I am back at Mineral School for a reunion of sorts. Resting on my bed in the “blue room” I can’t help but wonder what this place was like as a real school. Tiny little desks, with anxious little legs trying to be still as the teacher wrote equations or words across the chalkboard. Every little scuff on the floor, every little nick in the wooden tray that extends the length of the giant black slate of the chalkboard, has a story.
This school was in all of its glory in the days before computers or keyboards. I like to imagine some intense ray of light exposing all the cursive instruction of days gone by. Layers of numbers and words. That would be some art for sure. Erasers instead of delete and backspace buttons …
I walked around town this morning as the songbirds lined the phone wires near the church. Last year, they were perched ON the church, exploding in song like a chorus. I ventured past shacks and humble homes and past the train tracks overgrown with flora and weeds leading into the small woods behind the cemetery.
The Mineral Cemetery is a modest place. There are a few tall headstones but the majority are cement slabs with names carefully carved into the stones before they set. Things were different a century ago and many of these humble stones reflect lives that lasted but a day.
Baby Kamo sits in the far left corner as you walk onto these sacred grounds. My friend Brittney discovered this small grave in 2017 when she did a residency here at Mineral School. She’s written a poem and has the sweetest connection to this child that will be gone 100 years next July. Baby Kamo has a story too, but the pieces are a puzzle that may never fully fit together.
I only spent Friday evening wandering through the mobs at the Loggers Festival in Morton. There was much more today, but I got a late start and didn’t have the patience to find parking. Thousands descend on this otherwise sleepy little town for this festival. Way too people-y out there for me. It is another world in small, rural towns. Lots of tattoos and trucker hats and American flags. Kids were wrestling on the grassy infield and just being kids the night of the lawnmower races (souped-up engines on small riding mowers). Parents had a watchful eye, but seemed to know someone had eyes on every little child. Over the loudspeaker as we were leaving the race area, a booming voice barked the name on a found credit card. Why did that stop me in my tracks ? Have I stopped believing in honesty ?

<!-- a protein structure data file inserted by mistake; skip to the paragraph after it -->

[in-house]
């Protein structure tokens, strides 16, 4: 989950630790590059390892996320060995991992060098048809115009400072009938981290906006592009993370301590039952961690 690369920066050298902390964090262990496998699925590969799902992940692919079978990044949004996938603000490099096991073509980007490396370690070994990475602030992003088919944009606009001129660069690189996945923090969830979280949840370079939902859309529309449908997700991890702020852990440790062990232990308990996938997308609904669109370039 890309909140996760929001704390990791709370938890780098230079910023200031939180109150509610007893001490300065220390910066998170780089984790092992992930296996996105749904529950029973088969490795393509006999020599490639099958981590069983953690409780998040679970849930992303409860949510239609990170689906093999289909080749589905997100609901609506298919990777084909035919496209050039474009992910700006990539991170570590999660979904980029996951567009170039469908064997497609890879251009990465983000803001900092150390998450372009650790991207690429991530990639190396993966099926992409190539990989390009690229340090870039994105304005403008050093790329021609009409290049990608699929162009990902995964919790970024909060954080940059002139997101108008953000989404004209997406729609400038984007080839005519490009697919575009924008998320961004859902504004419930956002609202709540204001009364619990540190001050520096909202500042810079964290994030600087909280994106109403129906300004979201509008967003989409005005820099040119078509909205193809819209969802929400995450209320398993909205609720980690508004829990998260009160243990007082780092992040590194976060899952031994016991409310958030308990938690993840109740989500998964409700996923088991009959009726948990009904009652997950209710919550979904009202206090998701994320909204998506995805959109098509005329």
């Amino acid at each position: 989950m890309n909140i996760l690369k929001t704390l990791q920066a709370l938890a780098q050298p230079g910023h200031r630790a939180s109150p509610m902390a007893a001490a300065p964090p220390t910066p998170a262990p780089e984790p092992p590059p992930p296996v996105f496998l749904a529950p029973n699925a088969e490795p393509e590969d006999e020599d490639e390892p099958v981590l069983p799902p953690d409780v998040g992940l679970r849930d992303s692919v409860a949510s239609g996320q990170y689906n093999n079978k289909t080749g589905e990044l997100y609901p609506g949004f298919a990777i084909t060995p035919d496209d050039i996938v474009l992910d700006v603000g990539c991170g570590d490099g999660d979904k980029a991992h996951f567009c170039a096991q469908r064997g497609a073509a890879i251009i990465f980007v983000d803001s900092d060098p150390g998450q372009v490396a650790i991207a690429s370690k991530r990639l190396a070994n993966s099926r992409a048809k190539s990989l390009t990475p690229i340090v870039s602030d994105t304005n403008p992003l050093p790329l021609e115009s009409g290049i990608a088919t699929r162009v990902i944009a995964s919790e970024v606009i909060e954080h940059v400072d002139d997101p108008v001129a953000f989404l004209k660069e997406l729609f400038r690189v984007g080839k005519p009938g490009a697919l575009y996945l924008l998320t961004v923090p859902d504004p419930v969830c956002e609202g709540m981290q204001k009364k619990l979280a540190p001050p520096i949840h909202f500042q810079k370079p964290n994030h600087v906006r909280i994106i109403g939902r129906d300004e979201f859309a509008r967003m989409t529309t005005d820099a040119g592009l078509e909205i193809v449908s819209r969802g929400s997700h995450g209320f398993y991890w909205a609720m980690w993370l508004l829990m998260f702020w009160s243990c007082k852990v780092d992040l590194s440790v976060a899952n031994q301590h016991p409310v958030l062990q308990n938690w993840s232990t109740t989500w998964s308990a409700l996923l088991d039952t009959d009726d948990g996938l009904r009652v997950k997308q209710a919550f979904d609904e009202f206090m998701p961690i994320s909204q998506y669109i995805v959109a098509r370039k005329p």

Outside of the artificial light of the track, the sky was darkening into a deep, midnight shade of blue. The food booths were still open and a few tchotchkes were still to be had on the tables under white canopies. Even before we reached the car came the first flashes of light. A storm !
Back at Mineral School, our small group flipped off the lights and watched the flashes through blinds and panes of glass in the great room. It was nice, just talking in the dim light of a circle. There was slime and pie and books of light.
As I headed back to my room, the claps of thunder got louder. It seemed like up here, surrounded by mountains and woods, we were somehow closer to the source. It would go on for hours. Loud claps of thunder preceded by short flashes of light.
It was a perfect storm and I slept like a baby.
Communal dinners here are great. Friday night there were 8 of us I think, Saturday 17. One big table and lots of conversation. We did introductions: name, astrological sign and favorite ice cream flavor. I remember family dinners at home. The small glass pitcher of milk, the Corelle dinner plates, the fancy plastic cups. In Mineral it feels like family. Jane and Dave have created a sanctuary, not just for writers and artists, but for everyone with a connection to the people or place.
We had smores out off the deck while two deer grazed in the backyard of the school grounds. Big trees and big sky and big billowy clouds. There is a comfort here. It’s a small footprint but it holds endless possibility. I hope I can stay connected and be even a small part of everything as this dream of theirs continues to grow and flourish.
I love this place. I needed a really soft landing from my very busy weekend. I had hoped to write some letters but my hand will still not hold a pen. My re-entry is likely to be bumpy. My car has once again died for no apparent reason (this time happening to Kelly on Hwy 18). I return to the chaos of work on Tuesday and begin my last 56 working days. It looks like October 31st will be the day.
The garage will have to wait. The art room will have to wait. The new floors will have to wait (but not long). The letters will get written eventually, and more meaningful writing, too. It’s been a full vacation and I can sense what the spirit of my life will feel like in the late fall. I like myself better without the stress. I like everything better.